3648 Washington Blvd.St. Louis, MO 63108 314.534.1111, thesheldon.org

3547 Olive Street, #301, St. Louis, MO 63103 314.534.6622, dancestlouis.org

sT. louis CaThedral ConCerTs

sTeinberG skaTinG rink

On February 8, Cathedral Concerts presents “Cantus,” the premiere men’s vocal ensemble in the United States and on February 23 an “Organ & Brass Spectacular,” combining all 7,621 pipes of the Great Cathedral Organ with a Brass Quintet from the St. Louis Symphony! Then on March 15 one of the finest vocal ensembles in the world, “Stile Antico” makes a return visit to the Cathedral. Treat yourself to some spectacular music in one of the world’s greatest Cathedrals.

4431 Lindell Blvd., St. Louis, MO 63108 314.533.7662, cathedralconcerts.org

The Fabulous Fox TheaTre JERSEY BOYS February 19-March 2 JERSEY BOYS, Broadway’s Tony Award®winning Best Musical about Frankie Valli and The Four Seasons returns to the Fabulous Fox Theatre for two weeks only: February 19-March 2. Experience the true story musical phenomenon that takes you behind the scenes and behind the music. Purchase your tickets now for the best seats at the Fox Box Office, 314.534.1111 or metrotix.com.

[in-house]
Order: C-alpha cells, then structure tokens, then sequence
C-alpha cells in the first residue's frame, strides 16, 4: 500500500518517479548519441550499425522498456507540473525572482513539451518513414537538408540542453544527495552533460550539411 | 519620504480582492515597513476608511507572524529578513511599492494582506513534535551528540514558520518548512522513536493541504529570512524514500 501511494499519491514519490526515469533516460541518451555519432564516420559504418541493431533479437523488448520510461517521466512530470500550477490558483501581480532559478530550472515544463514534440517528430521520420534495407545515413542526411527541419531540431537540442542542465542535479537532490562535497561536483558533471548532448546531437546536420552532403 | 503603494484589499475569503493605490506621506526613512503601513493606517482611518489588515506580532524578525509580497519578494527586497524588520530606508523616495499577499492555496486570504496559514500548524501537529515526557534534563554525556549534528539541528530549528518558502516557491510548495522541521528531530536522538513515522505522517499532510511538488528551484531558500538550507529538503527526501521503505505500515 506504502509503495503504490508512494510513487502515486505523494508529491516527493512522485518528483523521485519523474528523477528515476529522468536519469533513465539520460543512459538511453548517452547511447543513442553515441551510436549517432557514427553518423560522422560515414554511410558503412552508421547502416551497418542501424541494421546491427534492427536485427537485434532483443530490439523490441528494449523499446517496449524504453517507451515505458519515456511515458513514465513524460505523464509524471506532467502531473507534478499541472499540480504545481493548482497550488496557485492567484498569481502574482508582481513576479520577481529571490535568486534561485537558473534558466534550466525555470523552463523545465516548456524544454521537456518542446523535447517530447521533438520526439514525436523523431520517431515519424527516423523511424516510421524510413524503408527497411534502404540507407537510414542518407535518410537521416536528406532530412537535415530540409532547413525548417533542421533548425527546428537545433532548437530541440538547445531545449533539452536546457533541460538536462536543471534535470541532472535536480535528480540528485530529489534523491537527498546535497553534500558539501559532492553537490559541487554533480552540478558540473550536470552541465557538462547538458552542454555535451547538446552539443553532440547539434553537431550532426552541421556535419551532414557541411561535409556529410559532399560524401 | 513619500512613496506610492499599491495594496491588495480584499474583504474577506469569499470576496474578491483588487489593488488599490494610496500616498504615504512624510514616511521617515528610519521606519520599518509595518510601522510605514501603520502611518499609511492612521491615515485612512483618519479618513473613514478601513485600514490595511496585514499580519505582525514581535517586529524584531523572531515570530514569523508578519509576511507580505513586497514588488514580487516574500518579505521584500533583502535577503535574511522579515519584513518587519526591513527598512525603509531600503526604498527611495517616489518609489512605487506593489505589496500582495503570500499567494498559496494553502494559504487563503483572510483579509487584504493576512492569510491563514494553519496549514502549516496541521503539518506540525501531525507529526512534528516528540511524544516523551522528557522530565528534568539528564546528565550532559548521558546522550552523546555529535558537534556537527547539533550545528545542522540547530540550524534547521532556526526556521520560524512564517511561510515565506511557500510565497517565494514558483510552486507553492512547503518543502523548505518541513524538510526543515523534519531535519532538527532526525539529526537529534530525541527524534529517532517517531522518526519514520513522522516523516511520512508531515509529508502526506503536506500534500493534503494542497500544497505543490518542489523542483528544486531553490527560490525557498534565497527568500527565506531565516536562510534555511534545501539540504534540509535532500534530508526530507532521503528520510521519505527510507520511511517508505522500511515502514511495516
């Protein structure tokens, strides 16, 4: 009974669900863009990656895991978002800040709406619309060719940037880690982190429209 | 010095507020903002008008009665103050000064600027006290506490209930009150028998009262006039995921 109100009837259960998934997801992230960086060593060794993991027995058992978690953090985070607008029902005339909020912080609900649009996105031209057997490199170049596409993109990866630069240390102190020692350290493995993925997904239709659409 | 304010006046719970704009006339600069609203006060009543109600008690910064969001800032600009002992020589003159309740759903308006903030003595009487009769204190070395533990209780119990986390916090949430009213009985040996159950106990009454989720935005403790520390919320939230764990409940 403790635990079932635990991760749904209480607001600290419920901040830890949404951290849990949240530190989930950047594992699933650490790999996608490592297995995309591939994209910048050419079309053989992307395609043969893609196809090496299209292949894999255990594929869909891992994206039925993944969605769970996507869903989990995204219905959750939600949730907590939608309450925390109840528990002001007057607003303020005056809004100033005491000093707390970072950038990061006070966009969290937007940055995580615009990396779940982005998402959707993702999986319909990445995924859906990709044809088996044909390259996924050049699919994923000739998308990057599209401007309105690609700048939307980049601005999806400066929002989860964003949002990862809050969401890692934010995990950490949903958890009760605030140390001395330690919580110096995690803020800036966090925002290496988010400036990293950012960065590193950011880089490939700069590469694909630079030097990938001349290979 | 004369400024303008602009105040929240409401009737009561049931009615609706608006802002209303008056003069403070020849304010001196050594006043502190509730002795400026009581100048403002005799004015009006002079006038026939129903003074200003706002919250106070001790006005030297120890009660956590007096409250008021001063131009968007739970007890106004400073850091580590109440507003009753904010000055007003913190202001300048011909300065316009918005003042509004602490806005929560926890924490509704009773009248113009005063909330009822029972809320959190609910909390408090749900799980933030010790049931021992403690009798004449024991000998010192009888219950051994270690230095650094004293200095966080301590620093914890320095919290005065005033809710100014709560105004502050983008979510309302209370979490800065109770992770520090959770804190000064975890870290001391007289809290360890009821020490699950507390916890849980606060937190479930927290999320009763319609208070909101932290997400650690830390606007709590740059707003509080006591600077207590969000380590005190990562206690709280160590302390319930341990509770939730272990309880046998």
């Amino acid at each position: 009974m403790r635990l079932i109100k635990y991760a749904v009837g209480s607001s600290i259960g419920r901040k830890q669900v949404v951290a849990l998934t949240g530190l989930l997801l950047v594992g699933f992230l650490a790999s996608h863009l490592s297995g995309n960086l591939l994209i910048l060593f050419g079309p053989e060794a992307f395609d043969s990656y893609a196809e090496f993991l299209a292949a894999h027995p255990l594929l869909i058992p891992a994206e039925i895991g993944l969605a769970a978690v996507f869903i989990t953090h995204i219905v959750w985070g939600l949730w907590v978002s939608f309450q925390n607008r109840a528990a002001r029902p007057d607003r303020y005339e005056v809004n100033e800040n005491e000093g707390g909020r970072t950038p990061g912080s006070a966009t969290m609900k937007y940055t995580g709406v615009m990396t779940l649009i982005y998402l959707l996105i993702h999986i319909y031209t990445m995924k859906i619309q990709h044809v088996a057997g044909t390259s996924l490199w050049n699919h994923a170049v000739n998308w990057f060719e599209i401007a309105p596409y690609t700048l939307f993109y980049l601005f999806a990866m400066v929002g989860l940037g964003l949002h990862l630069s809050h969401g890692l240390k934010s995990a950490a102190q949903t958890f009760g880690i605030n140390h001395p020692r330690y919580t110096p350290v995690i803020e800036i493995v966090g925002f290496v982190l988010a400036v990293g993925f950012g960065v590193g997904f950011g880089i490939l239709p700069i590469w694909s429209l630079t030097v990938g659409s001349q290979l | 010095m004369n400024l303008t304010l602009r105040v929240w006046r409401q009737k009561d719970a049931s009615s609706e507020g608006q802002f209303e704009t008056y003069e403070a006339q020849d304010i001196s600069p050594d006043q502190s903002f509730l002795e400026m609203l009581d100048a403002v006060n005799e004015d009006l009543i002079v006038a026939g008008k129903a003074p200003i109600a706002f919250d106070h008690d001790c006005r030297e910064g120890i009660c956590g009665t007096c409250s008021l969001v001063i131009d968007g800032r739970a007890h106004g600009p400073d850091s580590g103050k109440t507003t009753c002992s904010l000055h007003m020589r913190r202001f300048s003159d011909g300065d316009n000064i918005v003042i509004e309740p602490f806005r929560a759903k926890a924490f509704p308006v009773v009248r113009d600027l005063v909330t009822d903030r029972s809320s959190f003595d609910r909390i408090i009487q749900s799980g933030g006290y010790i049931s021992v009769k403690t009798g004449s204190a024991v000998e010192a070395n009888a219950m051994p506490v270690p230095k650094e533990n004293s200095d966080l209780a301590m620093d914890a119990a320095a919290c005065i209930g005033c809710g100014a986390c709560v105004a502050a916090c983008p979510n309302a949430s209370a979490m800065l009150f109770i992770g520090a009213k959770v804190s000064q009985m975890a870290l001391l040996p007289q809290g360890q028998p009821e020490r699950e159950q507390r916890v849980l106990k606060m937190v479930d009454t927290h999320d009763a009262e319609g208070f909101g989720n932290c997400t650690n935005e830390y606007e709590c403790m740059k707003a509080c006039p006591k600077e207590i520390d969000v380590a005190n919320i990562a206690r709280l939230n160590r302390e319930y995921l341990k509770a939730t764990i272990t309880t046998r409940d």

527 North Grand Blvd., St. Louis, MO 63103 314.534.1111, fabulousfox.com

Located in Forest Park, Steinberg Skating Rink is the largest outdoor skating rink in the Midwest boasting over 27,000 square feet of frozen fun. Open all day, every day for public skating including all holidays. Embrace winter and skate under their canopy of lights that bring the stars to the ice; it’s a truly magical experience. The Snowflake Café offers food, beverages, beer and wine. Indoor and rinkside seating, a bonfire and free WiFi are available.

400 Jefferson Drive, St. Louis, MO 63110 314.367.7465, steinbergskatingrink.com

sainT louis balleT Love is in the Air February 14-15 Be drawn in and captivated with romantic ballets at the AB Hall with the timeless music of Frank Sinatra and Claude Bolling. Danced by Saint Louis Ballet artists and with choreography by the world’s most renowned choreographer Twyla Tharp of Movin’ Out and most recently Come Fly With Me on Broadway and our own Artistic Director Gen Horiuchi, this series will have you swooning in your seat.